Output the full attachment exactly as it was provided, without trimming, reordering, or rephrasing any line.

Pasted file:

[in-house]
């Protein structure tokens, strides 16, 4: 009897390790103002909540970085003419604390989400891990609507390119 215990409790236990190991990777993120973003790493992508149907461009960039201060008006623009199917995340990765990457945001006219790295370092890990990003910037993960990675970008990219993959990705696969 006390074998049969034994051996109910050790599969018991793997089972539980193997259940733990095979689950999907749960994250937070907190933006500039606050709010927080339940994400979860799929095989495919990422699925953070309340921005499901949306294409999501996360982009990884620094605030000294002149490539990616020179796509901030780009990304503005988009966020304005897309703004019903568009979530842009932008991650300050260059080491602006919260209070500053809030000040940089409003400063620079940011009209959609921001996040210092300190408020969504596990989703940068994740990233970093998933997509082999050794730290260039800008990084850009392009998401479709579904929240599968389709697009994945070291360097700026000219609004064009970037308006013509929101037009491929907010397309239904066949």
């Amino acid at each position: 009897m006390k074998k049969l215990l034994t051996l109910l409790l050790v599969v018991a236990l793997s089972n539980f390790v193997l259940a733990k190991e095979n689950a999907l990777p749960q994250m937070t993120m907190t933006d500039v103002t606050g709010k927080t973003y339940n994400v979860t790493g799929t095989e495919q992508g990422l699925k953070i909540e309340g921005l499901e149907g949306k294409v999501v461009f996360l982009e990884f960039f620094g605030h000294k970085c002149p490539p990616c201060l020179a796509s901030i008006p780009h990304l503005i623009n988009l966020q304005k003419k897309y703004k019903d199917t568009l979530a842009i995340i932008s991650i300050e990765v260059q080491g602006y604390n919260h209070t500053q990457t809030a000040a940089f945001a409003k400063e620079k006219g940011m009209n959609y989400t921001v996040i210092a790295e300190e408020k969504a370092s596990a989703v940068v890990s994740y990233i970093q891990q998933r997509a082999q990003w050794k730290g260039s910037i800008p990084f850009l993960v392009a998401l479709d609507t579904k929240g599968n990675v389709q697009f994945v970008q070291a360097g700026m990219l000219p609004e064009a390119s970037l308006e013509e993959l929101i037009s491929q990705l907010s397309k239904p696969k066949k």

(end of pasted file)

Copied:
[in-house]
């Protein structure tokens, strides 16, 4: 009897390790103002909540970085003419604390989400891990609507390119 215990409790236990190991990777993120973003790493992508149907461009960039201060008006623009199917995340990765990457945001006219790295370092890990990003910037993960990675970008990219993959990705696969 006390074998049969034994051996109910050790599969018991793997089972539980193997259940733990095979689950999907749960994250937070907190933006500039606050709010927080339940994400979860799929095989495919990422699925953070309340921005499901949306294409999501996360982009990884620094605030000294002149490539990616020179796509901030780009990304503005988009966020304005897309703004019903568009979530842009932008991650300050260059080491602006919260209070500053809030000040940089409003400063620079940011009209959609921001996040210092300190408020969504596990989703940068994740990233970093998933997509082999050794730290260039800008990084850009392009998401479709579904929240599968389709697009994945070291360097700026000219609004064009970037308006013509929101037009491929907010397309239904066949």
């Amino acid at each position: 009897m006390k074998k049969l215990l034994t051996l109910l409790l050790v599969v018991a236990l793997s089972n539980f390790v193997l259940a733990k190991e095979n689950a999907l990777p749960q994250m937070t993120m907190t933006d500039v103002t606050g709010k927080t973003y339940n994400v979860t790493g799929t095989e495919q992508g990422l699925k953070i909540e309340g921005l499901e149907g949306k294409v999501v461009f996360l982009e990884f960039f620094g605030h000294k970085c002149p490539p990616c201060l020179a796509s901030i008006p780009h990304l503005i623009n988009l966020q304005k003419k897309y703004k019903d199917t568009l979530a842009i995340i932008s991650i300050e990765v260059q080491g602006y604390n919260h209070t500053q990457t809030a000040a940089f945001a409003k400063e620079k006219g940011m009209n959609y989400t921001v996040i210092a790295e300190e408020k969504a370092s596990a989703v940068v890990s994740y990233i970093q891990q998933r997509a082999q990003w050794k730290g260039s910037i800008p990084f850009l993960v392009a998401l479709d609507t579904k929240g599968n990675v389709q697009f994945v970008q070291a360097g700026m990219l000219p609004e064009a390119s970037l308006e013509e993959l929101i037009s491929q990705l907010s397309k239904p696969k066949k």